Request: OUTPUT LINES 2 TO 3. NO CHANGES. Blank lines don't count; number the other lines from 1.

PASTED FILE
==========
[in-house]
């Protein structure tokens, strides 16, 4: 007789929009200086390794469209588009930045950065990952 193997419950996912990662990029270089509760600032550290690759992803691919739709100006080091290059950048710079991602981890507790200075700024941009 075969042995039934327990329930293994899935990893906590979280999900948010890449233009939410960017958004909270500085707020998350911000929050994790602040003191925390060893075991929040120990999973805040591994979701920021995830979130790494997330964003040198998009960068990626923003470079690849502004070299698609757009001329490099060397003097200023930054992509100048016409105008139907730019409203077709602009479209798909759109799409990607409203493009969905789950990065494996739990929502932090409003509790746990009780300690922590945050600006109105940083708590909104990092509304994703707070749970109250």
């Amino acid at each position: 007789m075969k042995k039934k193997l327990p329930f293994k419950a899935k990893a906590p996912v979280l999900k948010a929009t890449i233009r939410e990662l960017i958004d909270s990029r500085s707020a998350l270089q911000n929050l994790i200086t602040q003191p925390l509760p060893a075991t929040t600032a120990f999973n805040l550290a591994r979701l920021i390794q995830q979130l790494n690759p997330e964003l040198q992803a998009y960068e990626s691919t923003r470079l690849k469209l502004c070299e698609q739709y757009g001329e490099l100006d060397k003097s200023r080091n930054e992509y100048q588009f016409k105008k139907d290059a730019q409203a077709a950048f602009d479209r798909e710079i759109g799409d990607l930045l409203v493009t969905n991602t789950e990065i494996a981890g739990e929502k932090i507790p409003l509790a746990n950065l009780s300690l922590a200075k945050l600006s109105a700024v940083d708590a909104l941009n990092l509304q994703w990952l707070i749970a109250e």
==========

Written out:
């Protein structure tokens, strides 16, 4: 007789929009200086390794469209588009930045950065990952 193997419950996912990662990029270089509760600032550290690759992803691919739709100006080091290059950048710079991602981890507790200075700024941009 075969042995039934327990329930293994899935990893906590979280999900948010890449233009939410960017958004909270500085707020998350911000929050994790602040003191925390060893075991929040120990999973805040591994979701920021995830979130790494997330964003040198998009960068990626923003470079690849502004070299698609757009001329490099060397003097200023930054992509100048016409105008139907730019409203077709602009479209798909759109799409990607409203493009969905789950990065494996739990929502932090409003509790746990009780300690922590945050600006109105940083708590909104990092509304994703707070749970109250």
């Amino acid at each position: 007789m075969k042995k039934k193997l327990p329930f293994k419950a899935k990893a906590p996912v979280l999900k948010a929009t890449i233009r939410e990662l960017i958004d909270s990029r500085s707020a998350l270089q911000n929050l994790i200086t602040q003191p925390l509760p060893a075991t929040t600032a120990f999973n805040l550290a591994r979701l920021i390794q995830q979130l790494n690759p997330e964003l040198q992803a998009y960068e990626s691919t923003r470079l690849k469209l502004c070299e698609q739709y757009g001329e490099l100006d060397k003097s200023r080091n930054e992509y100048q588009f016409k105008k139907d290059a730019q409203a077709a950048f602009d479209r798909e710079i759109g799409d990607l930045l409203v493009t969905n991602t789950e990065i494996a981890g739990e929502k932090i507790p409003l509790a746990n950065l009780s300690l922590a200075k945050l600006s109105a700024v940083d708590a909104l941009n990092l509304q994703w990952l707070i749970a109250e």